Background: Epidemiologic studies have shown that breast cancer risk is reduced 30% to 40% in highly physically active compared with inactive women. However, the effects of moderate activities, timing of activities, and intervening effects of other risk factors remain less clear.
Methods: We analyzed data on physical activity patterns in 2176 incident breast cancer cases and 2326 controls in a population-based breast cancer case-control study in Poland conducted in 2000-2003. Using unconditional logistic regression analyses, we calculated odds ratios (ORs) and 95% confidence intervals (CIs) associated with physical activity levels (measured by average metabolic equivalents of energy expenditure hours per week), controlling for potential confounders.
Results: Total adult lifetime activity reduced risk of breast cancer, with individuals in the highest quartile having an OR of 0.80 (CI = 0.67-0.96) compared with the lowest quartile. Reduced risks were most consistent for the highest quartiles of moderate-to-vigorous activities: moderate/vigorous recreational activities (OR = 0.74; CI = 0.62-0.89), outdoor activities (0.81; 0.68-0.97), heavy physical work (0.60; 0.42-0.87), and combined high intensity (metabolic equivalent >6.0) activities (0.75; 0.63-0.90). These relations were not modified by body mass index, menopausal status, or family history of breast cancer. Reductions in risk with moderate/vigorous recreational activities were stronger for larger tumors and those with nodal involvement. Women who increased their recreational activity in their 50s had significantly reduced risk, with those in the highest tertile of change being at a 27% lower risk.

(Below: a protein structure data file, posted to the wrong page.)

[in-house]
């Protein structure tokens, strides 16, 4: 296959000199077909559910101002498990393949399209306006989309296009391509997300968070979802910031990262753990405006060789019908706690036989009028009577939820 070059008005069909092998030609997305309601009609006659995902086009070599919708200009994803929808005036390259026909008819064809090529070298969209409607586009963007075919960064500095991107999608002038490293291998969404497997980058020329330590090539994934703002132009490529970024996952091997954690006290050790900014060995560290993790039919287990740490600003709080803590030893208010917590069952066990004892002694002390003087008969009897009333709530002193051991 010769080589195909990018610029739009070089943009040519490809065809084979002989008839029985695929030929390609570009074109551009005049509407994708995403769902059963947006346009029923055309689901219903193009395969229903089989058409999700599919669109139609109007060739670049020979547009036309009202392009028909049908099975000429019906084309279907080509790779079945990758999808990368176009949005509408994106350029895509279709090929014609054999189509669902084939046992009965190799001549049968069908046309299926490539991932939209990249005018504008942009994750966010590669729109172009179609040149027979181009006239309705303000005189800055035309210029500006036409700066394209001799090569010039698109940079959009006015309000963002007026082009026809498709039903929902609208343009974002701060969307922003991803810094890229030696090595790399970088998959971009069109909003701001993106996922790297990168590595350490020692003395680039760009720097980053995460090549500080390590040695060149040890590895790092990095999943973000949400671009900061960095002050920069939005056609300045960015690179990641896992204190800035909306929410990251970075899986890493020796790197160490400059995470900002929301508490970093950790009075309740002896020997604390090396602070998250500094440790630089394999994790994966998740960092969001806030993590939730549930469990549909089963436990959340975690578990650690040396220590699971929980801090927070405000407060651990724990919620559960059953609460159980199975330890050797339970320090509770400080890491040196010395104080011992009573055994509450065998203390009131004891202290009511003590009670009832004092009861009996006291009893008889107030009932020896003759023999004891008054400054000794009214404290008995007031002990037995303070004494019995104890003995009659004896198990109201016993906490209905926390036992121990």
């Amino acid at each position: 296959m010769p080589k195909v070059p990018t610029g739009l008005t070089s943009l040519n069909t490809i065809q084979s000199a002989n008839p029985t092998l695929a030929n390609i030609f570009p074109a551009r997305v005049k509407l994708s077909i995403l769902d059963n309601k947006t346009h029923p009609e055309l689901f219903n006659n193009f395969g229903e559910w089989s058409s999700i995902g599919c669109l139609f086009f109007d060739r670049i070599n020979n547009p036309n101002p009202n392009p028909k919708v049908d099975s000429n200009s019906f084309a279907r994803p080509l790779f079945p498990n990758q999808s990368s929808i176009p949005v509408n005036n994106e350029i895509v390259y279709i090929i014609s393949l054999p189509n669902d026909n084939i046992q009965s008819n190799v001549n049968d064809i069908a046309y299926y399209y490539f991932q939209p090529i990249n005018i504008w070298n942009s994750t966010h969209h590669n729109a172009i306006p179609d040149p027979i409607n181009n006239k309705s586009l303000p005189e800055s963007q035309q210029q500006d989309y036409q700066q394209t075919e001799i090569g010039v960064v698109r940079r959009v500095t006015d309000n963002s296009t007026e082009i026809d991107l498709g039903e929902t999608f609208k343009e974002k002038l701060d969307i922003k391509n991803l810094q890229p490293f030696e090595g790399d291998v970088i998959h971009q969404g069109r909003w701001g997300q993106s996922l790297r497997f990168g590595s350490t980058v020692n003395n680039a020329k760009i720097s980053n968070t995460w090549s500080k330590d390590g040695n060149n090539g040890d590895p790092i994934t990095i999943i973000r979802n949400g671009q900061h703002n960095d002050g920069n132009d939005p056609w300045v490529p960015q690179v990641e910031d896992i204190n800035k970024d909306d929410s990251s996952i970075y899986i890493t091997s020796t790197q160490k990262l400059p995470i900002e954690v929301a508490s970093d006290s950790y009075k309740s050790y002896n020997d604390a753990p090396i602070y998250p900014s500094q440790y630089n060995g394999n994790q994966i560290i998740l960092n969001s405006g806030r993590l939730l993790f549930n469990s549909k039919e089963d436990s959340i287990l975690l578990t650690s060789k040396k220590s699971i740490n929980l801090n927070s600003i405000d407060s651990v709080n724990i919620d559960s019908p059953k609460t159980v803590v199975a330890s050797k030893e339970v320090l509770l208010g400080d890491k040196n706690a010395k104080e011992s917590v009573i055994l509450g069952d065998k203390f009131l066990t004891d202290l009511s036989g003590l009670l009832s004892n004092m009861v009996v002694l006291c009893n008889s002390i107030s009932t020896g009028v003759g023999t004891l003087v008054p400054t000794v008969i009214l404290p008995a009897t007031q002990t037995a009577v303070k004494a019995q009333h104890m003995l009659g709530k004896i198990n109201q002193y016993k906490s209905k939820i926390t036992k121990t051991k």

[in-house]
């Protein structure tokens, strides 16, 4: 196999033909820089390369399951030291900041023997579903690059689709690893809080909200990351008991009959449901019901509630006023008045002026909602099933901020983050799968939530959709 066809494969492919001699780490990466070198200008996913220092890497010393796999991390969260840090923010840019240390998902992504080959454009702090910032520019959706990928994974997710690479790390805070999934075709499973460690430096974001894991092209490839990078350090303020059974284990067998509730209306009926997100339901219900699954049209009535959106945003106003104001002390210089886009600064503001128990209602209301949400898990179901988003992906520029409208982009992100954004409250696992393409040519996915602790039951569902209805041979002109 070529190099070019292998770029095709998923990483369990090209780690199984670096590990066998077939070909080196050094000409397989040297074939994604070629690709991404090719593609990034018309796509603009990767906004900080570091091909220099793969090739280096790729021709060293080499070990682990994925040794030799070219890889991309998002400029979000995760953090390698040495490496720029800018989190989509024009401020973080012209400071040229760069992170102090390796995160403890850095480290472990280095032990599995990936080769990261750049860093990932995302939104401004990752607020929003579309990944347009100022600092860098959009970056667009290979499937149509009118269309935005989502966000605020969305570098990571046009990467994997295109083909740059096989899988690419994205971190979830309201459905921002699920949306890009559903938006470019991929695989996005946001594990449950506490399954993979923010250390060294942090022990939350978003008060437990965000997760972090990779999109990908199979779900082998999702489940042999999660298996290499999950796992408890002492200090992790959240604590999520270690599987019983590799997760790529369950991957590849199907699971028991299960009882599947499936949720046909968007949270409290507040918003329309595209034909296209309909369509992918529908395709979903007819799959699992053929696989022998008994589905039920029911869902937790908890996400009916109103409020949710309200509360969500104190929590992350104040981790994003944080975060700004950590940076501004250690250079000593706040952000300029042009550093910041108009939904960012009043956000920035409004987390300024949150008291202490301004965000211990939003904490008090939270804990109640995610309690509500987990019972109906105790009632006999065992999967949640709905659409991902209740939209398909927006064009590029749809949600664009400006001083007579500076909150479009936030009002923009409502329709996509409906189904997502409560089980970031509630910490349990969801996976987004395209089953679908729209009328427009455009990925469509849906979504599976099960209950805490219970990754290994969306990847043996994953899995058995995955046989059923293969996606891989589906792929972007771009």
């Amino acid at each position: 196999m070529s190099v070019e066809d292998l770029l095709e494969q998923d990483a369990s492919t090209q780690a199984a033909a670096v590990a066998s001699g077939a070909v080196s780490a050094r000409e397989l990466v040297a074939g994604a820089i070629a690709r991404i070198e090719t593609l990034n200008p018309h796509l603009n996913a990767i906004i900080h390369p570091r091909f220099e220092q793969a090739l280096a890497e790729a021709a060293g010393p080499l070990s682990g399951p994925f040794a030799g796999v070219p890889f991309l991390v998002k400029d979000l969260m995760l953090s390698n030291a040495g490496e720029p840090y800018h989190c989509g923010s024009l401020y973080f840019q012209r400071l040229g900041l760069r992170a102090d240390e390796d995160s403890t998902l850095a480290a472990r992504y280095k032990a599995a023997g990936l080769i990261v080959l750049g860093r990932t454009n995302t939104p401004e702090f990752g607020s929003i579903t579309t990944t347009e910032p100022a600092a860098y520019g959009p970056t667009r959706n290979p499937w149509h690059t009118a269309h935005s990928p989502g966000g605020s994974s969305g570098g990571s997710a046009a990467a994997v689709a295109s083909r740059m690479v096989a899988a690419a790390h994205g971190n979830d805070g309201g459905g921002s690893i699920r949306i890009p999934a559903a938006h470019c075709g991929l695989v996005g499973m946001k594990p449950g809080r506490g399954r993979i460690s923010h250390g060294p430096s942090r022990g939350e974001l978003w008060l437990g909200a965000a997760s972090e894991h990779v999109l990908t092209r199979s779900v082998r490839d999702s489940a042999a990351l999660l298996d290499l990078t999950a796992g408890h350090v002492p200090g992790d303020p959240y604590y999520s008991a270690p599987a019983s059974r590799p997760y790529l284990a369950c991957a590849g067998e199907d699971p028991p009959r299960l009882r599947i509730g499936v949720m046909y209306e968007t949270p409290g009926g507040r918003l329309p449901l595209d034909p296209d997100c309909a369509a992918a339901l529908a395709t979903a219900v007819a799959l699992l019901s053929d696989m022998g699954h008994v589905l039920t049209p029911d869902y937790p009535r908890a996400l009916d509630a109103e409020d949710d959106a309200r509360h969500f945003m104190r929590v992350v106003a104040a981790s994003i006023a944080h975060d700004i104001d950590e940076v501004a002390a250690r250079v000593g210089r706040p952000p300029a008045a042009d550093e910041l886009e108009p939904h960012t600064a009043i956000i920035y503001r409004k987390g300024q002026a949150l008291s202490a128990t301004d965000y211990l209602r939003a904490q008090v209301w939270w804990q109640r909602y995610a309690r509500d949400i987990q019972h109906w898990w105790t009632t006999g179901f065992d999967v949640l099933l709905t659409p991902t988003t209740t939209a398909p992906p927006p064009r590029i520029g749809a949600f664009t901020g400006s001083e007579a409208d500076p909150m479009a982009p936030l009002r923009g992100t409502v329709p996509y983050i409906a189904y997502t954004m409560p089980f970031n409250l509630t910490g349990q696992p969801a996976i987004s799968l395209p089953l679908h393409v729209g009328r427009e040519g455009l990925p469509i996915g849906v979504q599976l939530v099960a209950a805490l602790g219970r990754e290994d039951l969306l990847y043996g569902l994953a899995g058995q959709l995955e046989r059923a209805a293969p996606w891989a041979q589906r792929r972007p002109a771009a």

Conclusions: Leisure-time moderate-to-vigorous activities reduce breast cancer risk irrespective of underlying host characteristics.